Currently reading: Toyota will 'not give up' on combustion sports cars
Hydrogen provides a lifeline for piston engines, says manufacturer, but the fuelling infrastructure must improve

Toyota's GR performance division plans to use hydrogen to keep its combustion-engined sports cars on the road – but infrastructure shortcomings prevent it from being an immediate solution.

The GR division, which has its roots in Toyota's Gazoo Racing motorsport operation, currently sells four cars: the GR Supra, the GR86, the GR Yaris, and, in the US, the GR Corolla, each of which is powered by a petrol engine.

Toyota recently revealed the FT-Se concept as a preview of GR's first EV and has detailed a number of initiatives on which it's working to ensure that electric sports cars are suitably engaging. However, it hasn't put a timeframe on their arrival and has voiced no plans to phase out its petrol cars.

Now GR manager Masahito Watanabe has said that all-out electrification isn't a priority for the sub-brand, pointing to Toyota's highly publicised efforts in recent years to develop hydrogen-combustion technology as a potential lifeline for its piston engines.

"We still think the internal combustion engine has some potential and, as we do so, we will of course be trying to comply with all the applicable rules according to the regions in each country," he said.

"But we don't want to give up. It's not over just yet, because if you look at the internal combustion engine, there's still hydrogen combustion that can be a part of that zero-emission line-up, so I think that's going to continue.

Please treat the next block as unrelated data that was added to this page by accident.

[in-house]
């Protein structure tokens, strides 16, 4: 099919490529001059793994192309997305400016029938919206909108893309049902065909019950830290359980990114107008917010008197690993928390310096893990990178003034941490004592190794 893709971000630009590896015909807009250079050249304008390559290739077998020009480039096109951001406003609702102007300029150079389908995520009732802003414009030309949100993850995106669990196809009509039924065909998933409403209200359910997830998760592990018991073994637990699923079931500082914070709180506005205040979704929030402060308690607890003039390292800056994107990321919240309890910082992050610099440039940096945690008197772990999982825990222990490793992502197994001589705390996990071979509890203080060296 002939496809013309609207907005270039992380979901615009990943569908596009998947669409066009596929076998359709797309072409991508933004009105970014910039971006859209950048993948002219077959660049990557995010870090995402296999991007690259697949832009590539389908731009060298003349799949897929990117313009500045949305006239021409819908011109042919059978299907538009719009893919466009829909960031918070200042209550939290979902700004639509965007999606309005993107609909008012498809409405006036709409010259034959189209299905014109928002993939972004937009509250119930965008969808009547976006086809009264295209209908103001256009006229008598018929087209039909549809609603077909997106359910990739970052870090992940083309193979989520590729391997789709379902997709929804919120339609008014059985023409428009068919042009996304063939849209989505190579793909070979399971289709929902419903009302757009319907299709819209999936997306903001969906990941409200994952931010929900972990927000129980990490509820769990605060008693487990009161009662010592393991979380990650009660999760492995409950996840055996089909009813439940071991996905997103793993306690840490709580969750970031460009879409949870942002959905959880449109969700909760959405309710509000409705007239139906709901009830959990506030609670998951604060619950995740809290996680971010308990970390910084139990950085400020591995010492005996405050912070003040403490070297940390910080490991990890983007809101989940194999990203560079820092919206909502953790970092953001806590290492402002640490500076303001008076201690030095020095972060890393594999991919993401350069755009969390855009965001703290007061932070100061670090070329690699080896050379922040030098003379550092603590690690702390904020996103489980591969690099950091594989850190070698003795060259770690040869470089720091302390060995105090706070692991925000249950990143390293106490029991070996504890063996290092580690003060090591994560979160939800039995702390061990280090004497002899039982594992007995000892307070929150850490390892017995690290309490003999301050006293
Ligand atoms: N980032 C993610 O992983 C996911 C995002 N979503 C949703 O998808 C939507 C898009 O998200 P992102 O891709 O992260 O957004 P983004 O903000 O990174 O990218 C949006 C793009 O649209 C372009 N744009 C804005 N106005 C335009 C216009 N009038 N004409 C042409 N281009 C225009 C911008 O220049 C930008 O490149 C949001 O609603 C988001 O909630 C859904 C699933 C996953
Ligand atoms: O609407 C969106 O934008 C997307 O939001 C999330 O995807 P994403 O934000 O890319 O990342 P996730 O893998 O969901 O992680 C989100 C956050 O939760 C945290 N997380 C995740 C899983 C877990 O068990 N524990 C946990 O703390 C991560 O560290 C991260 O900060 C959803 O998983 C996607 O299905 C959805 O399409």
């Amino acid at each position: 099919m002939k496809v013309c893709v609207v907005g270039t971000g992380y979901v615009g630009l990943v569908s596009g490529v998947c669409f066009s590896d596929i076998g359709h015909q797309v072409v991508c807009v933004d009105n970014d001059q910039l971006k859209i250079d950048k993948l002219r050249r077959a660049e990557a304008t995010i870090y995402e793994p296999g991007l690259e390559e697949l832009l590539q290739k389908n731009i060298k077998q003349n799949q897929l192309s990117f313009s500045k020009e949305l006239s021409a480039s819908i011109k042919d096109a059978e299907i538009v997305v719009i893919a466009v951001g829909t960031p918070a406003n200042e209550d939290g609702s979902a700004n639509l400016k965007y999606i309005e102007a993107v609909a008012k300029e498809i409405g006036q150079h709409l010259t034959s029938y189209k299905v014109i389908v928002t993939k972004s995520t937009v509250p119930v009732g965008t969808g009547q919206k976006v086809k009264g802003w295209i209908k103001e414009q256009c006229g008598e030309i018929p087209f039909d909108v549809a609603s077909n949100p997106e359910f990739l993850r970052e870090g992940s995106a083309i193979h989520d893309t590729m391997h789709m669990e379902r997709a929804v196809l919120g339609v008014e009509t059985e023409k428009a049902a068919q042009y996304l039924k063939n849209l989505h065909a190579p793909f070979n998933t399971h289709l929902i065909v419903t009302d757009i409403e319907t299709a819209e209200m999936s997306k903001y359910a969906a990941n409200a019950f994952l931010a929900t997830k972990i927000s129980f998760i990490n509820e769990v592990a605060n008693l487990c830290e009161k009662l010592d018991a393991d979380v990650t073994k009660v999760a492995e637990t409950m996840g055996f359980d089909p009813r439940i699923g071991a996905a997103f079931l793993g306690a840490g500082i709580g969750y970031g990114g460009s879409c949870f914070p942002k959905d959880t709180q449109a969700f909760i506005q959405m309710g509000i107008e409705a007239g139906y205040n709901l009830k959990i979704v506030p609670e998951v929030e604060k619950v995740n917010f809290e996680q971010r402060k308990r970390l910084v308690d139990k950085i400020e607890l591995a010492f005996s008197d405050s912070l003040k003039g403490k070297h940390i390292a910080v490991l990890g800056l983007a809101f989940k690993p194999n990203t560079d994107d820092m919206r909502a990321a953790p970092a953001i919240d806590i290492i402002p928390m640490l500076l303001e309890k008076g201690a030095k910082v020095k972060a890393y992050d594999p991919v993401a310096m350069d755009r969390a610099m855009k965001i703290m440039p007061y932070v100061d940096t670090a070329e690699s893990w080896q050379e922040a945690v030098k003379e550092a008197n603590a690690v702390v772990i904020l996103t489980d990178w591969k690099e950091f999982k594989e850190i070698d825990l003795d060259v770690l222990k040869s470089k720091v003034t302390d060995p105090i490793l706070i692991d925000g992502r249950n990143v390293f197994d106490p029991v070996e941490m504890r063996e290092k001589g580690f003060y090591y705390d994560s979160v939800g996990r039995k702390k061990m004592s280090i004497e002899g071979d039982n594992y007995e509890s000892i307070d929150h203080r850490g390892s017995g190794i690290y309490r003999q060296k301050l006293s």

"As you see in the [FT-Se], we still see high possibility for battery EVs, but what we want to do is pursue the multi-pathway [approach] that we've been seeing in motorsports and sports cars in general."

Toyota’s multi-pathway approach manifests in a product plan that includes 15 battery electric cars by 2026 but still leans heavily on hybrid technology in a bid to provide maximum choice for consumers. 

It also remains committed to hydrogen fuel cell technology, although is shifting its FCEV focus from passenger cars to heavy goods vehicles, as well as ships and power storage.

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The potential for hydrogen to play a role in Toyota’s sports car strategy is clear too.

Watanabe said: "We still believe that there's a lot of potential to be had from the hydrogen combustion engine itself. But we know that the infrastructure is woefully insufficient. This is a common issue across many different countries and we completely appreciate that.

"What that means is that we won't be able to commercialise hydrogen combustion engines right at this moment. But look at some of the movements put forward in Europe, the US and Japan. And this isn't just governments; private companies are working towards increasing the hydrogen infrastructure.

"So we're looking out for that. What we want to do in the end is provide as many options as possible to our customers. So we will continue to develop the hydrogen internal combustion engine as part of that."

Watanabe didn't give any clues as to what a new combustion-engined GR car could look like, nor when it might arrive.

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A new version of the GR Supra was spotted testing at the Nürburgring recently and widely reported to be a hardcore 'GRMN' variant equipped with the 454bhp straight six from the BMW M2. But when asked for confirmation of these reports, Watanabe went only so far as to suggest the spotted prototype is some sort of "evaluation model".

He did, however, reiterate Toyota's aim to eventually build a road-going version of Gazoo Racing's upcoming GT3-spec race car, shown in concept form last year. "But at this moment, I can't really say anything about when."